WiFi signal problems? This might help.

By Michael Argentini
Managing Partner, Technology and Design

I've been battling with intermittent signal problems in my house for some time. I have an Apple Time Capsule base station, which supports dual band 802.11 g/n on 2.4Ghz and 5Ghz bands. And my iPad and Macbook Air both support 802.11n on both bands. My iPhone only supports the 2.4Ghz band, as I recently discovered.

At the other end of the house, opposite the base station, is my bedroom, where the WiFi issues occur. Initially, I added a WiFi extender, in the form of an Apple Airport Express. I've tried two models, and both gave me great signal strength, but the connectivity would intermittently stop (as it did without the extender), sometimes requiring a restart of the extender. I eventually got rid of the extender, and decided to research a different solution.

Upon thinking about the problem further, I realized that the iPhone rarely, if ever, had network issues. It's always the larger devices. What gives? And then it dawned on me. I remember having to use an older 900Mhz wireless house phone to get better signal at one point because of all the walls and microwave in between. The way it works is, the lower the frequency, the better it is at going through barriers, but the shorter the distance it can travel. The higher the bandwidth, the farther it can travel, but the fewer barriers it can pass through before the signal degrades.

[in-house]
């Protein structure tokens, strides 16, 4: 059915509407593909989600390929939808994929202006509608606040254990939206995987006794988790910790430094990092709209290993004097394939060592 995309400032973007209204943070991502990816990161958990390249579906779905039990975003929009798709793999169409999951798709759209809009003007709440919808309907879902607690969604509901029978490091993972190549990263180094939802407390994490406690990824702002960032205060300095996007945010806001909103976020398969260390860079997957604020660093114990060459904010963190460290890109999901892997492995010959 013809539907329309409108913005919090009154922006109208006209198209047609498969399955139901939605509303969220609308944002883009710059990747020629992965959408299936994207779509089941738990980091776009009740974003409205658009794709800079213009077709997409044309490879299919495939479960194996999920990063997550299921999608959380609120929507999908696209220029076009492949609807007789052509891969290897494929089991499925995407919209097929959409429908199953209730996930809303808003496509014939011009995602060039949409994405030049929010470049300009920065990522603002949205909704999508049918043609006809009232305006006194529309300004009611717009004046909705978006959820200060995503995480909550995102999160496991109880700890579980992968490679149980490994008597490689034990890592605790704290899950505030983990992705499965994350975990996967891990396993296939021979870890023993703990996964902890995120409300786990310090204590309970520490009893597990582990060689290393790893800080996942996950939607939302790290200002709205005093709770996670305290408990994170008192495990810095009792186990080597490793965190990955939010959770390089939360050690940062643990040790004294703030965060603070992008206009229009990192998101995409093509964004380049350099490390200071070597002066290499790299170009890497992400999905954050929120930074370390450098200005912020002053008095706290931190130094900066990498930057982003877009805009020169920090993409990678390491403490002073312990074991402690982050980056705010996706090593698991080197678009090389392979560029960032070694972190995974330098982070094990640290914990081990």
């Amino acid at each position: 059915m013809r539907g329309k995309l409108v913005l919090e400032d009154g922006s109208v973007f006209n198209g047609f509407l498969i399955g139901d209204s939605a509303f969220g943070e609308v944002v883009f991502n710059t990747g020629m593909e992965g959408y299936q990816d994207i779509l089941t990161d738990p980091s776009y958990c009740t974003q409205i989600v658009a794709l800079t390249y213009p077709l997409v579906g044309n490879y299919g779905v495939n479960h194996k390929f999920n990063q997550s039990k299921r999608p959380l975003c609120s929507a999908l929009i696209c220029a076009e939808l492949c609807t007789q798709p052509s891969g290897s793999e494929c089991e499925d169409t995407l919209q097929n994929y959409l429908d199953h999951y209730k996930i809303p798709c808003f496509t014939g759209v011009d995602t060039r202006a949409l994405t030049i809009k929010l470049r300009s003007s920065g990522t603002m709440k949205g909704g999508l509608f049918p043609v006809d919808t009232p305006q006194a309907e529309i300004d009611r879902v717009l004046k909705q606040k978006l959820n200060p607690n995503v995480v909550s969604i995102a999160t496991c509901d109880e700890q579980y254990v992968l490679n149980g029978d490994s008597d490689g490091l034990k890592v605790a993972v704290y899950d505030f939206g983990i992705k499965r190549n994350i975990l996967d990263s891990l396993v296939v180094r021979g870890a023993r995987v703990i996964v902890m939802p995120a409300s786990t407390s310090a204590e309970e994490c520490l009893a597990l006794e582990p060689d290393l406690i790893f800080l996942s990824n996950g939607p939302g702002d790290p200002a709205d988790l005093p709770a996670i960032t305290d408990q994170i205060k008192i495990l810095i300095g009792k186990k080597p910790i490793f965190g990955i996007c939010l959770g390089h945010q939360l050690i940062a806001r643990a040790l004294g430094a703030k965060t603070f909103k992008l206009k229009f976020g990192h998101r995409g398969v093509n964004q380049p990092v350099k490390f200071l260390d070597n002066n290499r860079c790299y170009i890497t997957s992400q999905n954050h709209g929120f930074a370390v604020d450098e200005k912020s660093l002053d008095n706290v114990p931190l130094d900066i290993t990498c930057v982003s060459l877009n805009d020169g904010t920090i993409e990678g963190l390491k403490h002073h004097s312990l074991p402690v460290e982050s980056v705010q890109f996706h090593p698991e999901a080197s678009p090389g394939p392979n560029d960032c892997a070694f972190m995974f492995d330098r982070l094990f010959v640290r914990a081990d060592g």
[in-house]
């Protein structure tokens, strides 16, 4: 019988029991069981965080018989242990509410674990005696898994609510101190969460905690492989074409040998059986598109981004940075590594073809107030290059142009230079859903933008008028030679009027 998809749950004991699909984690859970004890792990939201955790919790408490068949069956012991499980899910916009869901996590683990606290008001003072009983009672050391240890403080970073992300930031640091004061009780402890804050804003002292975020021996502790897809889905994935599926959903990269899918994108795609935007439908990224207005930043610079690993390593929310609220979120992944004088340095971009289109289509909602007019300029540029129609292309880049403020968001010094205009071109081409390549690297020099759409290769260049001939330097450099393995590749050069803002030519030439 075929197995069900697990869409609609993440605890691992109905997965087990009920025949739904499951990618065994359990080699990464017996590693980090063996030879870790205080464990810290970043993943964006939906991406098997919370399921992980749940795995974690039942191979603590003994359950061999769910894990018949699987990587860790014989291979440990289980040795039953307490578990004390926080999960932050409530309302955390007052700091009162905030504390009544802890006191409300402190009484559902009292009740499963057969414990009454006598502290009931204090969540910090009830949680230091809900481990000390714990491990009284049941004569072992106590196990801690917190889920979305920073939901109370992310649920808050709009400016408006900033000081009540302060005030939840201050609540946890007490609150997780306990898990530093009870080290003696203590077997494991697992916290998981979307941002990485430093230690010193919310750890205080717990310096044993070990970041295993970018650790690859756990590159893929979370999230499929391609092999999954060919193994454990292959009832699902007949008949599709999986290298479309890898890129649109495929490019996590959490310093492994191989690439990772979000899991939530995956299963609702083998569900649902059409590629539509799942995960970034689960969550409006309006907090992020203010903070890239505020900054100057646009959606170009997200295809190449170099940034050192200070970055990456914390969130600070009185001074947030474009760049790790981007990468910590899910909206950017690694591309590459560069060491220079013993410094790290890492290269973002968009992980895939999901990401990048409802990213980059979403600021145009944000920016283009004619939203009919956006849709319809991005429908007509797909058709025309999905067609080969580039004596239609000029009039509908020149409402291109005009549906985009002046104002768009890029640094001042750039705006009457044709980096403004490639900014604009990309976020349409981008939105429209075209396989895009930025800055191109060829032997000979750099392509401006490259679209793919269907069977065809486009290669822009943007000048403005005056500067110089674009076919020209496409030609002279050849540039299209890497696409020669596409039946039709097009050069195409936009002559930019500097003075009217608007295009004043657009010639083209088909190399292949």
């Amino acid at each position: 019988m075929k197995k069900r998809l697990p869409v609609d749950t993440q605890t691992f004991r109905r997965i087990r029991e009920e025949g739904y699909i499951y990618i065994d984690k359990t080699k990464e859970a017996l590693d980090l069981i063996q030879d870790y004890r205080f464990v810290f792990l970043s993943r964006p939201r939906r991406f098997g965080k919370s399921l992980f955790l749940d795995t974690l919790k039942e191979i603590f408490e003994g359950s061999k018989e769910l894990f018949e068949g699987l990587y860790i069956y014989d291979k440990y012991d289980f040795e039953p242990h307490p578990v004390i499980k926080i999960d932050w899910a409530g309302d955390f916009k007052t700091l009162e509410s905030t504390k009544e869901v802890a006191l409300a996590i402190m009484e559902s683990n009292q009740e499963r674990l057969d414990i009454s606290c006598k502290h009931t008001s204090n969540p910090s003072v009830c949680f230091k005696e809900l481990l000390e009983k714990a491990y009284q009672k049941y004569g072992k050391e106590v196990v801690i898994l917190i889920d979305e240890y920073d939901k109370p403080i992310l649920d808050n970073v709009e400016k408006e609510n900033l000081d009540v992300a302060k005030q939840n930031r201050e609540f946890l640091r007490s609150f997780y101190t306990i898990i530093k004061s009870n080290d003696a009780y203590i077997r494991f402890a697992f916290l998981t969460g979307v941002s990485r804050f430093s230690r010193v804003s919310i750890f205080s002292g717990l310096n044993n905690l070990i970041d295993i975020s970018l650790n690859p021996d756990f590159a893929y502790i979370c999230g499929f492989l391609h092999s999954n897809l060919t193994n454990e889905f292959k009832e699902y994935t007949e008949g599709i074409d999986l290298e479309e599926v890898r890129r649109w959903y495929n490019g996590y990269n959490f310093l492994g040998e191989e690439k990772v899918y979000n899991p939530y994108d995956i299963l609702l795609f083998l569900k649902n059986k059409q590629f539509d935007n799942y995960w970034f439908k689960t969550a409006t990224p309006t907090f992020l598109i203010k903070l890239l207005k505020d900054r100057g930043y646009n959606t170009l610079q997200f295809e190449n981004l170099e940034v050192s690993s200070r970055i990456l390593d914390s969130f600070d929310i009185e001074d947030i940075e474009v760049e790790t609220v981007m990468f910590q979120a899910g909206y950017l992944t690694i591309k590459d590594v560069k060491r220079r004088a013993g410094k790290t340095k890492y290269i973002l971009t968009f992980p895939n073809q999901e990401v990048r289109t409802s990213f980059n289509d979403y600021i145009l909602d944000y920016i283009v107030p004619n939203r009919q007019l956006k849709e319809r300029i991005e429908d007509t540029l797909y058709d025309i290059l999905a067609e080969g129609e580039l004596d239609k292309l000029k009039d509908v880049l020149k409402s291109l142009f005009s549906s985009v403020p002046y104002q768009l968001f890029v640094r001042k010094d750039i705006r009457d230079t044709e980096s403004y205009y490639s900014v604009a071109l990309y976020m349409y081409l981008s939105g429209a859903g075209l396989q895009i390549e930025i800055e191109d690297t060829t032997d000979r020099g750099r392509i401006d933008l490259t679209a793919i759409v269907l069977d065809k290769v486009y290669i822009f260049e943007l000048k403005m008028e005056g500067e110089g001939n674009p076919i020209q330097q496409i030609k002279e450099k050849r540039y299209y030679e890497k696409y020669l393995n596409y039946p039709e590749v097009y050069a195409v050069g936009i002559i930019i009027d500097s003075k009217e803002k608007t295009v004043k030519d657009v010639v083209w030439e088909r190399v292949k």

So I went into the Airport configuration utility, and set the base station to segregate the frequencies onto separate WiFi networks, so I see two different WiFi network names when browsing for a network. I then make sure that I "forget" the 5Ghz network, so my device cannot automatically connect to it, and then I explicitly connect to the 2.4Ghz.

So far, the problem seems to have been alleviated. I see a slightly higher signal strength than before, and although it sometimes drops very low, I always have connectivity. Prior, it would drop in strength and I'd lose network connectivity. My belief is that the devices were trying to stay on the faster 802.11n network at 5Ghz, which would drop out sometimes, and then it would switch to the 802.11g network and recover. Then every so often, it would reconnect to the 802.11n network again, repeating the cycle.

The other recommendation I would make, and one I will try if my connectivity doesn't remain constant, is to just move the base station to limit the barriers between it and the farthest part of the house. I just figured this made more sense, and is cheaper than buying a bunch of really long ethernet cables.

Article last updated on 4/21/2018